Nettle Leaf

I first became aware of this plant as a youth. Brushing bare arms or legs against it could result in a temporary stinging sensation. Stinging nettles were something I learned to avoid. However, long before I switched to a plant based lifestyle, I discovered the surprising benefits of drinking nettle tea.

Nettle Leaf

This adaptogenic herb provides support for our bodies during times of stress. The leaves contain vast amounts of phytochemicals, anti-inflammatories and alkaloids. Nettle leaf is also full of bone building and bone protecting silica, 40+ trace minerals, and it contains a potent natural pain reliever.

This wild food, that many consider a weed, provides amazing support for the adrenal glands and the endocrine system that are often overburdened, overworked and fatigued. Adrenal fatigue can severely affect women in particular, causing reproductive system symptoms such as hormonal imbalance, infertility and perimenopause. The problem can be that the adrenals need help, rather than the reproductive system. Nettle helps to address multiple sources of hormone disruption.

Nettle Leaf

Nettle leaf eases infections in the urinary tract, bladder and kidneys, and fights against cystitis and reproductive cancers. It’s a powerful ally against viruses such as Epstein Barr and shingles, and helps the body to recover from rheumatoid arthritis, post traumatic stress disorders, autoimmune diseases, anxiety, depression and mood swings.

For the greatest benefit from this centering herb, use it in dried form to create tea. I buy dried nettle leaf by the ounce. It’s available in health food stores and health conscious grocery stores. Add a couple of teaspoons of dried nettle to a tea ball or mesh basket and drop into a tea cup or mug. Fill cup with boiling water, cover and steep for at least five minutes. Other dried herbs can be combined with nettle leaf, for unique blends. Raw organic honey or a squeeze of lemon can be added as well.

Nettle Leaf

I have gone from avoiding the plant to regularly drinking a cup of nettle tea during my afternoon tea time. The hot tea brings comfort and a sense of settling and centering to my busy mind.

Nettle brings that same sense of wellbeing to my body as it provides healing and restoration. When I’ve had a stressful day this is my go to herbal tea. I am extremely grateful for this incredible plant.

Nettle Leaf

You can purchase Life Changing Foods, by Anthony William, by clicking link below.

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Dandelion Tea

Warm temperatures today and the arrival of spring tomorrow lured me outdoors this afternoon. I enjoyed the meditative task of transferring young flowering plants to clay pots, and strolling through my awakening gardens. One of the harbingers of spring is the appearance of bright yellow dandelions. For the first time, I gathered tender green dandelion leaves, and the sunny blooms, and created a healthy tea.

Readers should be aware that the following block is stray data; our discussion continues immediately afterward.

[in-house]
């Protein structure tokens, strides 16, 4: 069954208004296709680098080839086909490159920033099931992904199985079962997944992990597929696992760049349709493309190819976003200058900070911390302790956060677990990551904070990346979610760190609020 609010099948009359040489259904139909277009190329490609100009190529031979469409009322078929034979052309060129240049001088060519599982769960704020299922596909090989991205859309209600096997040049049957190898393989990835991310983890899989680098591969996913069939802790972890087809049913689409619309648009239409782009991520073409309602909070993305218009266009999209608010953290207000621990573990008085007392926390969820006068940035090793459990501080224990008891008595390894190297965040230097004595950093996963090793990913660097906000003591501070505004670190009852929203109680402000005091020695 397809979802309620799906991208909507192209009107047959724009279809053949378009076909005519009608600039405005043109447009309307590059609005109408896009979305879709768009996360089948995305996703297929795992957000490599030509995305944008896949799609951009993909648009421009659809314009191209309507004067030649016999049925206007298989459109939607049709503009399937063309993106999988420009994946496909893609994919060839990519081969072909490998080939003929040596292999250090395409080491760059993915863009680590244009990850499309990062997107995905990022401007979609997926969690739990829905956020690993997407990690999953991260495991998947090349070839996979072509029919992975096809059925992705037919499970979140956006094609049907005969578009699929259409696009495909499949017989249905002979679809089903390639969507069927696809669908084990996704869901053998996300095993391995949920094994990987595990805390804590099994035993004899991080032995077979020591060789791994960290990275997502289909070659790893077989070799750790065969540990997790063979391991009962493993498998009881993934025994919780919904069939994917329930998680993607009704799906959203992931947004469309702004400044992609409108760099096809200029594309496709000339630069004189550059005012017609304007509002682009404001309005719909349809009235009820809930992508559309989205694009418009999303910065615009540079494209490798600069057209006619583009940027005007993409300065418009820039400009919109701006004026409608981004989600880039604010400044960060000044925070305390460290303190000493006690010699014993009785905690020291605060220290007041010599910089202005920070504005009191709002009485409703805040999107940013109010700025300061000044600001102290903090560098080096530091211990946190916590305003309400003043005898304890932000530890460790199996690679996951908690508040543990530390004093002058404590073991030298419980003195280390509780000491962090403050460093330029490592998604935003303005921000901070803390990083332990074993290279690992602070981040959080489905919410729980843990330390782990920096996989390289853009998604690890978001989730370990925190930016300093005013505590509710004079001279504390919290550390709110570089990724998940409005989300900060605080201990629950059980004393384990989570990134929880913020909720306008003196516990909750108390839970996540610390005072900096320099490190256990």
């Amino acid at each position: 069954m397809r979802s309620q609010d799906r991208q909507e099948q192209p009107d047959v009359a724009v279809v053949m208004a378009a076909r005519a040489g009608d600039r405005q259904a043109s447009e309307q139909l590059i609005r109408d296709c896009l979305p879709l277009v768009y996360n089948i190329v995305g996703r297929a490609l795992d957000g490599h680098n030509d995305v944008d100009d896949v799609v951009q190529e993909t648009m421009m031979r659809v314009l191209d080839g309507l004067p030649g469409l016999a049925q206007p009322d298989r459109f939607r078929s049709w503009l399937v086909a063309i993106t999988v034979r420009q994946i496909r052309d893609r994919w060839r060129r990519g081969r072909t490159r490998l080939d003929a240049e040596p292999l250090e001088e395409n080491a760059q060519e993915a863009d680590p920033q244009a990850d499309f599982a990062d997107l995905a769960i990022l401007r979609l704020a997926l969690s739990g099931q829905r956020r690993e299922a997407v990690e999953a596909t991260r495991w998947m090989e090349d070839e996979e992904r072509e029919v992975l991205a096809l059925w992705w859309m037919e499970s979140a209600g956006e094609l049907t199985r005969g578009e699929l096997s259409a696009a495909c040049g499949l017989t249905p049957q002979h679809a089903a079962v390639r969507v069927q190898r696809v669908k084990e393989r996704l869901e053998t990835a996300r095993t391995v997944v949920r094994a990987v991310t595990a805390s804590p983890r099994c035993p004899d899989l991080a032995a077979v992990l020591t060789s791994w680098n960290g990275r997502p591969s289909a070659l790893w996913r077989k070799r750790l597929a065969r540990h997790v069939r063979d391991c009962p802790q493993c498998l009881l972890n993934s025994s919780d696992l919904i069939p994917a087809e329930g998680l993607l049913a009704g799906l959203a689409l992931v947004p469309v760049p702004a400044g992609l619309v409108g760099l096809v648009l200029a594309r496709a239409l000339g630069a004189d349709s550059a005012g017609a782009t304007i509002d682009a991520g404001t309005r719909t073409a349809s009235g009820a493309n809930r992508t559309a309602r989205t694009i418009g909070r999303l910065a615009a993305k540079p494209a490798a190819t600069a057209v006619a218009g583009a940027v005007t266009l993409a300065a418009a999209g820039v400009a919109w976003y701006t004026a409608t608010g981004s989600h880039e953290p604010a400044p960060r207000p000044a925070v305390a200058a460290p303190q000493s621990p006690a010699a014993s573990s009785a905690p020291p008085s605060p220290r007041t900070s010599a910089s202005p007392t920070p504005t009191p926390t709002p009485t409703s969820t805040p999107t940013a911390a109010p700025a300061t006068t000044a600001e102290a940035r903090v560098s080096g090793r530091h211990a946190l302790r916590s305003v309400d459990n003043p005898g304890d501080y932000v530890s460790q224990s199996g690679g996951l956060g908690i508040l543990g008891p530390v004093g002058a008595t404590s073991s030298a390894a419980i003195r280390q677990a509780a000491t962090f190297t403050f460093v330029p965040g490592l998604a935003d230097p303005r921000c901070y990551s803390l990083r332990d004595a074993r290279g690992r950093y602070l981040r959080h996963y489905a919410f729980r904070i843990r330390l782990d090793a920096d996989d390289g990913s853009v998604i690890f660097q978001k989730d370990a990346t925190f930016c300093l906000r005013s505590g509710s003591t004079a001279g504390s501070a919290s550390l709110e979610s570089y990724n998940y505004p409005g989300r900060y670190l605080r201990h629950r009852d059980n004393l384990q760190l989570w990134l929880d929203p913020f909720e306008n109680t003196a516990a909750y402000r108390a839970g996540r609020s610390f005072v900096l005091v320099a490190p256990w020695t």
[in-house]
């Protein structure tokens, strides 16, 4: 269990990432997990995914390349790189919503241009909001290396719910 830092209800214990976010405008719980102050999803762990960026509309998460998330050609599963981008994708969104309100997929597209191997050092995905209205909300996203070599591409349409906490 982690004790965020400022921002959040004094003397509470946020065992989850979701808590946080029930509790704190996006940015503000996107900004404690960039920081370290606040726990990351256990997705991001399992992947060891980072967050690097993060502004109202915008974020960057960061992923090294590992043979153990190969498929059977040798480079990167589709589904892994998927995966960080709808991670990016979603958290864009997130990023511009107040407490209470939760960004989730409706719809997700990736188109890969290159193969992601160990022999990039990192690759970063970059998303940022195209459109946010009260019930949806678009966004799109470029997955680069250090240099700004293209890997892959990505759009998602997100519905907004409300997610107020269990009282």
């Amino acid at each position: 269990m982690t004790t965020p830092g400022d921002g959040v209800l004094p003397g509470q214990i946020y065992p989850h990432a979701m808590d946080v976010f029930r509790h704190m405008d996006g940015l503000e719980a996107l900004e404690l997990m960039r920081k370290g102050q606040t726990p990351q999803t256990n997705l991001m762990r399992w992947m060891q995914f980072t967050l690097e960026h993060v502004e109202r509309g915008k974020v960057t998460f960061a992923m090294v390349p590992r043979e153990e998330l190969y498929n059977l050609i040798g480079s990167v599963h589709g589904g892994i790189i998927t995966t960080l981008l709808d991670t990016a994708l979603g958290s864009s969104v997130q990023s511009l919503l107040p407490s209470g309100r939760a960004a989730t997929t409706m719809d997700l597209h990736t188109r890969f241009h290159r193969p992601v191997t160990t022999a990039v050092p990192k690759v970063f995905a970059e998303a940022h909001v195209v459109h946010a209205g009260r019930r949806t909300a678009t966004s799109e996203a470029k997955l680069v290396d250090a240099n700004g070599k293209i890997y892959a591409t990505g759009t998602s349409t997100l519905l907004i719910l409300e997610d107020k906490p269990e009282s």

Dandelion Tea
Most people consider the dandelion to be an obnoxious weed. However every part of the plant is edible and there are many health benefits associated with this spring flower. 

According to Anthony William, in his book Life Changing Foods, the dandelion’s defining characteristic is bitterness, and it is that very property that is restorative to the body. Says Anthony, “Dandelions shake you out of hibernation, getting your blood pumping and your organs cleaning house from radiation, toxic heavy metals, DDT, and other poisons.” 

Dandelion Tea

The dandelion flower, which is mildly bitter, cleanses the hollow organs such as the stomach, intestinal tract, gallbladder, bladder, lungs, uterus and heart. The leaves, being slightly more bitter, purify the blood and cleanse the lymphatic system. 

The stem, more bitter still, cleanses dense organs such as the spleen, liver and brain. And the root, which is the most bitter part of the plant, purifies those dense organs at a deep level. 

These cleansing properties make dandelion helpful for conditions such as lymphoma, kidney stones, obesity, blood disorders, inflammation, infections, liver disorders, digestive problems and fluid retention. 

Dandelion Tea
I was excited to try a healing tea, made from the tender young plants popping up in the backyard. I plucked six yellow blossoms and four leaves to make dandelion tea. I soaked the flowers and leaves in cold water while I heated a cup of water, and then rinsed them well. 

I have found that using a mesh wire basket in a tea mug is a great way to brew fresh herbs. You can pick up your own handy set through the link below. I steeped the flowers and leaves for 20 minutes, covering the mug with its lid. 

Dandelion Tea
Dandelion Tea
Curious about the degree of bitterness, I chewed on a dandelion leaf, and then popped a whole flower into my mouth, while the tea brewed. Although the blossom was slightly sweeter, both were fairly bitter, and yet entirely edible. I didn’t mind the taste at all. 

After 20 minutes, I cautiously sipped my hot tea. What a wonderful surprise! The tea wasn’t nearly as bitter as the fresh leaves and flowers. Light and refreshing, the tea had an earthly taste that was pleasing and grounding. I didn’t add raw honey, choosing to drink it without. 

In the past, I have been diligent about removing dandelions from my yard and garden. I will still remove them. But what a bountiful harvest I will have, for soups, salads and the healthy and cleansing dandelion tea. It is the perfect spring drink. 

Dandelion Tea
Check out Life Changing Foods for more incredile heslth information. And get your own tea brewing mug. I love the ease of creating teas from freshly picked herbs and plants. 

I am an Amazon Affiliate and may earn a commission on purchases, at no extra cost to you. Thank you for considering making a purchase of these products, or any other items, through my Amazon links!